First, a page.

WASHINGTON — The Supreme Court agreed to consider the legality of Trump administration rules that broadened moral and religious exemptions to an Affordable Care Act provision requiring employer-provided health-insurance plans to cover birth control with no out-of-pocket costs.
The justices said Friday they would hear the administration’s appeal of lower- court decisions that blocked the rules nationwide. A Philadelphia-based U.S. appeals court in July ruled the administration’s exemptions likely weren’t authorized under the 2010 health-care law and weren’t required by a different federal law protecting religious rights. The court also agreed to hear a related appeal by the Little Sisters of the Poor, an order of Roman Catholic nuns that operates nursing homes.
In the case before the court, Pennsylvania and New Jersey sued the administration, arguing that its exemptions would unlawfully deny preventive health care to millions of women.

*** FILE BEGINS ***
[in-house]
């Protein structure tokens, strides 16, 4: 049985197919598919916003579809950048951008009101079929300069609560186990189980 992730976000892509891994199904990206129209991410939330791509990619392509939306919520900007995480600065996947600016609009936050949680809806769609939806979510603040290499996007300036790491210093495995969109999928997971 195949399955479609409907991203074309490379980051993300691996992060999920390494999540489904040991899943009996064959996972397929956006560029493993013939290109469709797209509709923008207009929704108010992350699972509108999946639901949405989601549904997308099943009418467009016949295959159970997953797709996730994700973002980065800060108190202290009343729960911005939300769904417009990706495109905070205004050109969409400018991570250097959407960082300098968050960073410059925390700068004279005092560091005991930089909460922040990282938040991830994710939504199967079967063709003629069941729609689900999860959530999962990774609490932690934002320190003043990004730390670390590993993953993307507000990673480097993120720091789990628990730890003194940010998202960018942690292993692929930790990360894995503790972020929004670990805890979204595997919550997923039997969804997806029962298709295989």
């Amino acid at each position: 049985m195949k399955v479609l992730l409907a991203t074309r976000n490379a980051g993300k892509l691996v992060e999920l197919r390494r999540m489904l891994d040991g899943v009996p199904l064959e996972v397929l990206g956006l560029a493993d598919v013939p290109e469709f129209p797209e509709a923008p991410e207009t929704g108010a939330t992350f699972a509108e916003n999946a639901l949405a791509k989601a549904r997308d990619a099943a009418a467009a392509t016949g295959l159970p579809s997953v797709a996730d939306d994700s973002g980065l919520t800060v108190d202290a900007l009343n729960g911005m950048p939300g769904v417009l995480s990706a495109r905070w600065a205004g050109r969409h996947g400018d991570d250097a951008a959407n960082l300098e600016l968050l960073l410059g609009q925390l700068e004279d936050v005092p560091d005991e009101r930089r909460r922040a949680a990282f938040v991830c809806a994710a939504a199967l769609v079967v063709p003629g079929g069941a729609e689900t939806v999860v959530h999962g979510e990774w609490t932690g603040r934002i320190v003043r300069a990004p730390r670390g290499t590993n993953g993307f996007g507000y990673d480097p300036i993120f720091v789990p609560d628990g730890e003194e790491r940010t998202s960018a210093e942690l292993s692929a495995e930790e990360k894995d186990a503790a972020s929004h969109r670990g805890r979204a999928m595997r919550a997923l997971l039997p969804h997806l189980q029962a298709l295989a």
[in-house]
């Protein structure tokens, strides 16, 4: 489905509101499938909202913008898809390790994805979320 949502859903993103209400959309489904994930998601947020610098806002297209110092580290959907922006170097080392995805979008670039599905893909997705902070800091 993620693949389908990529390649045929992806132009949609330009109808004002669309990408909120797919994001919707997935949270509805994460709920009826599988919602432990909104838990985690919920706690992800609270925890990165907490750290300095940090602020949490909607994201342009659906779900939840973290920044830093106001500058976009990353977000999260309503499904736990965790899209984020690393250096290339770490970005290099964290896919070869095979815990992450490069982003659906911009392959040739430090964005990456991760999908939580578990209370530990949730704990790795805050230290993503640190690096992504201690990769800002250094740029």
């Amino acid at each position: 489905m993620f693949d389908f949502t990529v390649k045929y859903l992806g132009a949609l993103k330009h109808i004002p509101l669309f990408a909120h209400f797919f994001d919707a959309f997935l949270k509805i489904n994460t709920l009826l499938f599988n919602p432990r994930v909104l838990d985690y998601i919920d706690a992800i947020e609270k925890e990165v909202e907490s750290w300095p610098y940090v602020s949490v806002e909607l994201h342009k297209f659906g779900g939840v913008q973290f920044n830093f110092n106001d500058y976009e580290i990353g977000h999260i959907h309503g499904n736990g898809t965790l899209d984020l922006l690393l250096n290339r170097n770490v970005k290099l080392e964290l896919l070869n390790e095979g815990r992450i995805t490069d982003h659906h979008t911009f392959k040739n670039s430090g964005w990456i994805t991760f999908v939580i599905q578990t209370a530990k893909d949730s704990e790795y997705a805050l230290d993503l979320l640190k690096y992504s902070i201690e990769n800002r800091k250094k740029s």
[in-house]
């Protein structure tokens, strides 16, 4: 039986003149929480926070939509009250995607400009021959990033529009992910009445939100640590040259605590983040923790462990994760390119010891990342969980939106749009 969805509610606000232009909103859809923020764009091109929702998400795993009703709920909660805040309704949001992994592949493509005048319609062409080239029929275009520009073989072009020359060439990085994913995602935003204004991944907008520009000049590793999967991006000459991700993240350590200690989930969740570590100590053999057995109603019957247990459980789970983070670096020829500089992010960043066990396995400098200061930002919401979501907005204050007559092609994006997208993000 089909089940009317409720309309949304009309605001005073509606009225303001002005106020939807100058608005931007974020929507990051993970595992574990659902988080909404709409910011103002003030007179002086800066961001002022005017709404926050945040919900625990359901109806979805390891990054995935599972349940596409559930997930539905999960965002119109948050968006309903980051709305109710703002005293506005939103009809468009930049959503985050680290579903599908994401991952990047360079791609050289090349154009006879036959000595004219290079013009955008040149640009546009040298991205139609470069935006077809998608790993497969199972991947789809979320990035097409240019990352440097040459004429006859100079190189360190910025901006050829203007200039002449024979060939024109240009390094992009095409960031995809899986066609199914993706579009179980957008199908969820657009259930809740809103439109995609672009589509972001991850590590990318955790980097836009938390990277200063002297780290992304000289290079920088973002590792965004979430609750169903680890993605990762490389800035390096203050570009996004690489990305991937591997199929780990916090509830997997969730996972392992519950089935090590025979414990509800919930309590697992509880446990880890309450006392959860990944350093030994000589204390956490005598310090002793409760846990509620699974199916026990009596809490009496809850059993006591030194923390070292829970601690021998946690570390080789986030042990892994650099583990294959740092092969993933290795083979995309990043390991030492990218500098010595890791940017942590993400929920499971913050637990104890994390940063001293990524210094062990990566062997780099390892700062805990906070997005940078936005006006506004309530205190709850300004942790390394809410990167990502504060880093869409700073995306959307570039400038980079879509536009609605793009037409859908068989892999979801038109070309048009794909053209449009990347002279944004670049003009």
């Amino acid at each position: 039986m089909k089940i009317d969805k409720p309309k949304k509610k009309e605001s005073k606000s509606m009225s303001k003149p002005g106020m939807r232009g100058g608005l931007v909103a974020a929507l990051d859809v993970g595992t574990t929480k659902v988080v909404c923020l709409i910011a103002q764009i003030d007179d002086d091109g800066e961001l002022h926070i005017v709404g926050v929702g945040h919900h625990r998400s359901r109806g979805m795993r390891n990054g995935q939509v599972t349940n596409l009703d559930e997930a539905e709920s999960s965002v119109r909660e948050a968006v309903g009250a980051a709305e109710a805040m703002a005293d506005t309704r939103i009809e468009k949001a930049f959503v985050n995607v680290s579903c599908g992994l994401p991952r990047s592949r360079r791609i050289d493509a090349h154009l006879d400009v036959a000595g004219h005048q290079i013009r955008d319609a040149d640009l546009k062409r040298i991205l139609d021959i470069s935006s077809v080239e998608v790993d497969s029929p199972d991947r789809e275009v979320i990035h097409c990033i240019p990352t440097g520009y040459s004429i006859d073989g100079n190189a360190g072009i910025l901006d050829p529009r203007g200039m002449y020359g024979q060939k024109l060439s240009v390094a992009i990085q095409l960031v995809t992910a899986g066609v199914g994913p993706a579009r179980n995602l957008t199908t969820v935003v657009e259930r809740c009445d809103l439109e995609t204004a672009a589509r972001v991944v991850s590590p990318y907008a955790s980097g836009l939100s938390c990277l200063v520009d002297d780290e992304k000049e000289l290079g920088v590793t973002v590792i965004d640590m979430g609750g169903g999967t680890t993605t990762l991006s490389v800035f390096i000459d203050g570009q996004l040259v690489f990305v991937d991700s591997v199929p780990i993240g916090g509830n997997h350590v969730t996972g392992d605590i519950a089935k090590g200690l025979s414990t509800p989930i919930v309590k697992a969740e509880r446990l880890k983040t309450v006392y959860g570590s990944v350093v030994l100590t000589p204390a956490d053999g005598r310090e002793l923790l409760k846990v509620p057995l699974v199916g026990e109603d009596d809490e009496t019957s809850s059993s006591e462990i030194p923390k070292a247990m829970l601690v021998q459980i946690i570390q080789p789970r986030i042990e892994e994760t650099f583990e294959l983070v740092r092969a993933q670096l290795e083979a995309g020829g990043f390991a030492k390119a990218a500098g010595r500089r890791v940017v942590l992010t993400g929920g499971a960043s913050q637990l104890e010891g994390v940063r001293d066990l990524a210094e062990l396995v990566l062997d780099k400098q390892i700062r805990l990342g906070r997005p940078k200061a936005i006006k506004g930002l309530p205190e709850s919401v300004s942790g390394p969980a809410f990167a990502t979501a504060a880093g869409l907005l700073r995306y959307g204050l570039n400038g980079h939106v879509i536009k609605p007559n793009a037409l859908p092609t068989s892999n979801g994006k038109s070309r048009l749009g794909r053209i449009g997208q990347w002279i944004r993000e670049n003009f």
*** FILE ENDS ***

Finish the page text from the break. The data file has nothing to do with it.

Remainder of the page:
The case will mark the third time the Supreme Court has taken up similar questions about the applicability of the contraception mandate, which has been hotly disputed since the Obama administration began implementing it after the Affordable Care Act’s enactment.
Churches have always been exempt from the mandate, but there has been considerable litigation over whether employers with religious affiliations or strong religious or moral objections to contraception must comply.
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